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Connecticut Move Over Law

Posted on November 30, 2021 in

Connecticut is one of many states that has passed some version of a Move Over Law in an effort to prevent emergency personnel who are working on the side of the road from being hit by motor vehicles. According to the U.S. Department of Transportation, an average of over 20,000 workers are injured in roadside work zones each year. Knowing your responsibilities as a driver under Connecticut’s Move Over Law can help you avoid getting a ticket and could even save a life.

What Is the Move Over Law?

The Move Over Law (Connecticut General Statutes Section 14-283b) requires drivers to slow down and/or switch into a lane that is further from the side of the road where an emergency vehicle is stopped. The purpose of Connecticut’s Move Over Law is to try to prevent roadside motor vehicle accidents where a driver strikes a stopped emergency vehicle or worker who is responding to a call. In Connecticut, if you see an emergency vehicle stopped on the side of the road with its lights on, you legally must:

  • Immediately apply your brakes to slow down to a reasonable speed. This is a speed that is below the posted speed limit and that is appropriate based on surrounding traffic and the circumstances.
  • If you are traveling in the lane closest to the stopped vehicle, move over one lane to give the vehicle and driver more space. Make the lane change carefully and in accordance with traffic laws.
  • If it is impossible or unsafe to move over one lane, reducing your speed is enough. Pay attention to the road and prepare to hit your brakes if anything changes, such as a worker stepping out into the road.

Failing to move over for an emergency vehicle when the law requires you to do so could result in legal consequences. You can receive a traffic ticket for an infraction if a police officer sees you fail to slow down or move over. If your failure to move over results in an accident that causes an injury or death to an emergency worker, you could face a fine of up to $10,000, plus additional costs from a personal injury or wrongful death lawsuit. You may even face criminal charges, depending on the situation.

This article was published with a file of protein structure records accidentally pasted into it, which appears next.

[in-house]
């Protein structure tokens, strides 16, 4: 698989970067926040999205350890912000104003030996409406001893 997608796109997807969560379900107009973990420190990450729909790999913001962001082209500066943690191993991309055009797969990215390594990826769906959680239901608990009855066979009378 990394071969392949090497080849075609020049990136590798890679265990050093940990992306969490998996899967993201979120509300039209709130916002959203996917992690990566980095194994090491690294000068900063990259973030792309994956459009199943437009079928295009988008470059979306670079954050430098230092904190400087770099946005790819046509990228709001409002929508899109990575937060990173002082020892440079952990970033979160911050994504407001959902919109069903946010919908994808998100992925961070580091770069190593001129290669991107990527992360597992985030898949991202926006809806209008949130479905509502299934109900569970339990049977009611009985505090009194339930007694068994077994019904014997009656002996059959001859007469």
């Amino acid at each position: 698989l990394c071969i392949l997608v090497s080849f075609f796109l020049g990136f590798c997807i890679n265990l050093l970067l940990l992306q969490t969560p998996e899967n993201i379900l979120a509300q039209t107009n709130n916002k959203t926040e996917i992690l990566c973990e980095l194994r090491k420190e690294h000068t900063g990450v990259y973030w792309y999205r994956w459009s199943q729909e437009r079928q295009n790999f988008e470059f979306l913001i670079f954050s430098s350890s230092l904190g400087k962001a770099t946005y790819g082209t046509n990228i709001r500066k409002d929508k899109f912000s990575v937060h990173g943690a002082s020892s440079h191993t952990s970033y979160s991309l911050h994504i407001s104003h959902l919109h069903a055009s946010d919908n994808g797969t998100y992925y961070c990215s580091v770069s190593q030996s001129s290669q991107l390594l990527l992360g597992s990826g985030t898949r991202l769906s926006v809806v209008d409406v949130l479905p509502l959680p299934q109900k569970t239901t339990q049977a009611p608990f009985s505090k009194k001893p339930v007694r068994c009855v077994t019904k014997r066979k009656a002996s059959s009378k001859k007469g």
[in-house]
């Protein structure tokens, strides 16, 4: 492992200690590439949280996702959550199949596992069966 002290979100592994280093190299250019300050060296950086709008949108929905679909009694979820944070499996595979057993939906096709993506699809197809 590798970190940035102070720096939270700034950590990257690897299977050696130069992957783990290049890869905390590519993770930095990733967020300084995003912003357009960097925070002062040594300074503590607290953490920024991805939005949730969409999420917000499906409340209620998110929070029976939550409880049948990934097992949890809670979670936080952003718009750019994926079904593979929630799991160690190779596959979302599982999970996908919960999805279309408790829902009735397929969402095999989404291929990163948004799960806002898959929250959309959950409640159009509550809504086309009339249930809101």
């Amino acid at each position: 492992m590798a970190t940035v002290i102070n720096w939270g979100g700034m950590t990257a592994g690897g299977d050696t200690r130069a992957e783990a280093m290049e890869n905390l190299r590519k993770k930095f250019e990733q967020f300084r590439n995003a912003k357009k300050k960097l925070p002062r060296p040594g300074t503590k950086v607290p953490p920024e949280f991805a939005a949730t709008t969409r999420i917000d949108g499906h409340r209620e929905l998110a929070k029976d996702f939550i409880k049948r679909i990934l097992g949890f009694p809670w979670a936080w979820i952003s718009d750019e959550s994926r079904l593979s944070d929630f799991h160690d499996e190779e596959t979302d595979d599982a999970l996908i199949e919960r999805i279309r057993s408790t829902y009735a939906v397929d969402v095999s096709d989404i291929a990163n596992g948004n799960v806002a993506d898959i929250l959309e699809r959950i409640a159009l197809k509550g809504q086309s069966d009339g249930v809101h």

What Is an Emergency Vehicle?

While it can be good to get into the habit of slowing down and moving over a lane for any vehicle that is stopped on the side of the road, state law only legally requires you to do so for emergency vehicles with their lights flashing. The definition of an emergency vehicle in Connecticut includes:

  • An ambulance
  • A vehicle operated by emergency medical service personnel
  • A fire truck or another vehicle used by the fire department
  • A state or local police vehicle
  • A Department of Corrections vehicle

In general, Connecticut’s Move Over Law only applies to emergency vehicles that are responding to emergency calls. If the vehicle is empty, abandoned or just stopped on the side of the road, it may not be necessary to move over. Note that you must also immediately come to a stop and pull to the right-hand side of the road if you are approached by an emergency vehicle that is using its lights or siren. You must remain stopped until the emergency vehicle has passed.

What to Do After a Car Crash

If you or a loved one has been seriously injured in a car accident in Connecticut, including a case where a driver failed to move over and struck you as an emergency worker, contact a car accident lawyer at Connolly Brennan Ralabate, PC to request a free consultation. We can guide you and your family through the legal process to help you pursue justice and fair financial compensation.